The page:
Climate change could trigger the spread of potentially fatal mosquito-borne diseases such as dengue fever to parts of Africa that are currently unaffected, study shows.
Climate change could trigger the spread of mosquito-born diseases around Africa and beyond, study suggests.
Climate change could trigger the spread of mosquito-born diseases.
Mosquito-borne diseases or mosquito-borne illnesses are diseases caused by bacteria, viruses or parasites transmitted by mosquitoes. Nearly 700 million people get a mosquito-borne illness each year resulting in over one million deaths.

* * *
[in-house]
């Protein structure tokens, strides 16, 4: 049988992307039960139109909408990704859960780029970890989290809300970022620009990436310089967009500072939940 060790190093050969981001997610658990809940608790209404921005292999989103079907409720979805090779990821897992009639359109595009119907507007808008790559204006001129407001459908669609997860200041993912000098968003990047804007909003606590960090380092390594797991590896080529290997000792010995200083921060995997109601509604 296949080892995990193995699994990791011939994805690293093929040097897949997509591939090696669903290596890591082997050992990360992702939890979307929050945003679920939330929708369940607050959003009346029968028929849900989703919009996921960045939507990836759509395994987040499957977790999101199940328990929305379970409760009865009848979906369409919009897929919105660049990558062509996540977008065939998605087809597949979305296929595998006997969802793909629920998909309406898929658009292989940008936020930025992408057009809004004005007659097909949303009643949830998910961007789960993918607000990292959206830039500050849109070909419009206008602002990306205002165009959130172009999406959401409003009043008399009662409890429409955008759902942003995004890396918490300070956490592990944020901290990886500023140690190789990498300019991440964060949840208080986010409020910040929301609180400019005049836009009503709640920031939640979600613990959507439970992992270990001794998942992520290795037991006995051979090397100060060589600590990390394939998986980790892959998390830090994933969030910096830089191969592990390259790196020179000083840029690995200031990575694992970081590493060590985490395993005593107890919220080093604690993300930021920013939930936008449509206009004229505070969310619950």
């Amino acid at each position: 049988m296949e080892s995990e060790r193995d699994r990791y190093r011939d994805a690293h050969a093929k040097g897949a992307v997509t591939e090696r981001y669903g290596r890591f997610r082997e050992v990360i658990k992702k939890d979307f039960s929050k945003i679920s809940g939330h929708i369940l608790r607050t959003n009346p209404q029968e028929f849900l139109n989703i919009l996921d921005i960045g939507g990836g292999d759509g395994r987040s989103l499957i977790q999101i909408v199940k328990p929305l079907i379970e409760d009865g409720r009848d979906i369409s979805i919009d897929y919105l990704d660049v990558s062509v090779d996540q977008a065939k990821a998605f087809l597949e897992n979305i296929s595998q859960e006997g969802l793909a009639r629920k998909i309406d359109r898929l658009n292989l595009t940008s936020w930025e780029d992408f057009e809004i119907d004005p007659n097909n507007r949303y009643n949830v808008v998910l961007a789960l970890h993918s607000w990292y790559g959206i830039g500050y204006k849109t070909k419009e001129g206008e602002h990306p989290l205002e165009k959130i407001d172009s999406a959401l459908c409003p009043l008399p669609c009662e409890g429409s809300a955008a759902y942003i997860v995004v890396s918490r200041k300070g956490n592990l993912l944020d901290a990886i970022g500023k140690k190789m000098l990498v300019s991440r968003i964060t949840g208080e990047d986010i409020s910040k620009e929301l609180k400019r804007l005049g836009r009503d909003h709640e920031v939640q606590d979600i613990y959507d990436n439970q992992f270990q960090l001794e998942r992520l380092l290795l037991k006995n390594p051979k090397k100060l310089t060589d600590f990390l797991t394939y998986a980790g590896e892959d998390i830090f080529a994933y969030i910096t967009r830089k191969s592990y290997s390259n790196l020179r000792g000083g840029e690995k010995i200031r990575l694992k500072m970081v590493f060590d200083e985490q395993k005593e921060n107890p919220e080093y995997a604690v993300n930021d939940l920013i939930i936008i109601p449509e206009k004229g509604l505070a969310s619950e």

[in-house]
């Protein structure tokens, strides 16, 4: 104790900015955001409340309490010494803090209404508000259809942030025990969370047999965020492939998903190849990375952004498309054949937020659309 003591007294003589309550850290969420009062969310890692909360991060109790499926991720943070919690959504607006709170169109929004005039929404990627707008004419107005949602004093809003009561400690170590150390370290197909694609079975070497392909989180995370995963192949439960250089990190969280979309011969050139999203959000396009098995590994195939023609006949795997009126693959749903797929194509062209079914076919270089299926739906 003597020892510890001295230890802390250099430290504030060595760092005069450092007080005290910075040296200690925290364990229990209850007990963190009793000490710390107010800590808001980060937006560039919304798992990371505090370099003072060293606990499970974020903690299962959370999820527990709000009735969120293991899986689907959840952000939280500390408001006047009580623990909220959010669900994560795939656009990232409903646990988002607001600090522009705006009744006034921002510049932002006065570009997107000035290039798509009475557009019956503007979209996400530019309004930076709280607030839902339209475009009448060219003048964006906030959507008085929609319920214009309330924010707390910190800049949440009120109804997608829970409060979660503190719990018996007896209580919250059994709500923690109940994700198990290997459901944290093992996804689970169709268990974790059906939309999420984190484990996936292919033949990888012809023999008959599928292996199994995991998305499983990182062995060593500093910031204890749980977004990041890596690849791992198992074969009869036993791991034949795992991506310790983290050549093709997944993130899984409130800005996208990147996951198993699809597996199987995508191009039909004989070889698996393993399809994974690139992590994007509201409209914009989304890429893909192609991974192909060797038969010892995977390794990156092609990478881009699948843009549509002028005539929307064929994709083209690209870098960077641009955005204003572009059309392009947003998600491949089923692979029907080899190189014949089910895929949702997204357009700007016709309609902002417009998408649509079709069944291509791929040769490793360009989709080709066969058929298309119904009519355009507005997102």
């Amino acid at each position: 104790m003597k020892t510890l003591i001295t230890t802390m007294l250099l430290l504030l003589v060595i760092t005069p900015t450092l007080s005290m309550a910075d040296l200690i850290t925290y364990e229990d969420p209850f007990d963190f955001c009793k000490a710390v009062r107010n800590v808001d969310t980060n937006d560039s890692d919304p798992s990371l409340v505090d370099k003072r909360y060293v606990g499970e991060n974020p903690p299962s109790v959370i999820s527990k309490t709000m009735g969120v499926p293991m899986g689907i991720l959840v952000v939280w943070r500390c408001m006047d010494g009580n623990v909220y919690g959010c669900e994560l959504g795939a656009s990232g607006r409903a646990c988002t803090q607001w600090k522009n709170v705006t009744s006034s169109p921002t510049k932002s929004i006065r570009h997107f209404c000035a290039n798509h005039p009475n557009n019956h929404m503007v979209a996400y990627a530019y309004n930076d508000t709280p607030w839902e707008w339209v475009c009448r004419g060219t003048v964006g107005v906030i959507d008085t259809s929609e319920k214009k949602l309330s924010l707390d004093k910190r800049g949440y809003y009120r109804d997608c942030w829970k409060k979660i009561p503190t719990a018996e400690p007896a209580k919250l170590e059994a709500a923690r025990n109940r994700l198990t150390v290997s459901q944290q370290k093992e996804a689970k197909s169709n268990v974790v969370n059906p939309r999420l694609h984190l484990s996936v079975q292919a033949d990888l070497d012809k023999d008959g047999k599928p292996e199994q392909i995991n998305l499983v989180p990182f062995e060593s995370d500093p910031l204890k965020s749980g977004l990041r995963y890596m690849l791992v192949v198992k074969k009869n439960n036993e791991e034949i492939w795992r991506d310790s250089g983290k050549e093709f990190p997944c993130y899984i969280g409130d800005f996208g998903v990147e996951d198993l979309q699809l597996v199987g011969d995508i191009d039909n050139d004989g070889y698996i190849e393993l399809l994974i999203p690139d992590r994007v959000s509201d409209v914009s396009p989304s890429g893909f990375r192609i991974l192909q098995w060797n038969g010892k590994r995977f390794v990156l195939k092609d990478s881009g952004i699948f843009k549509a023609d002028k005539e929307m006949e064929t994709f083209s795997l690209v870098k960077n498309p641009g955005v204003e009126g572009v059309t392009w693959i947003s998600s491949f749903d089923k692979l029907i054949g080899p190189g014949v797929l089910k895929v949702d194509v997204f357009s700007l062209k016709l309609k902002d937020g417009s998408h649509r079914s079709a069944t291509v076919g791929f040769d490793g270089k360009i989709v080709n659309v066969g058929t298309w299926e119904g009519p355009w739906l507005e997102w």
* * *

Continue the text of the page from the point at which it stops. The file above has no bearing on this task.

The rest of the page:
Diseases transmitted by mosquitoes include malaria, dengue, West Nile virus, chikungunya, yellow fever, filariasis, tularemia, dirofilariasis, Japanese encephalitis, Saint Louis encephalitis, Western equine encephalitis, Eastern equine encephalitis, Venezuelan equine encephalitis, Ross River fever, Barmah Forest fever, La Crosse encephalitis, and Zika fever, as well as newly detected Keystone virus and Rift Valley fever. There is no evidence as of April 2020 that COVID-19 can be transmitted by mosquitoes, and it is extremely unlikely this could occur. Also HIV/AIDS is not transmittable through mosquito contact, despite being caused by a virus that can be transmitted through blood.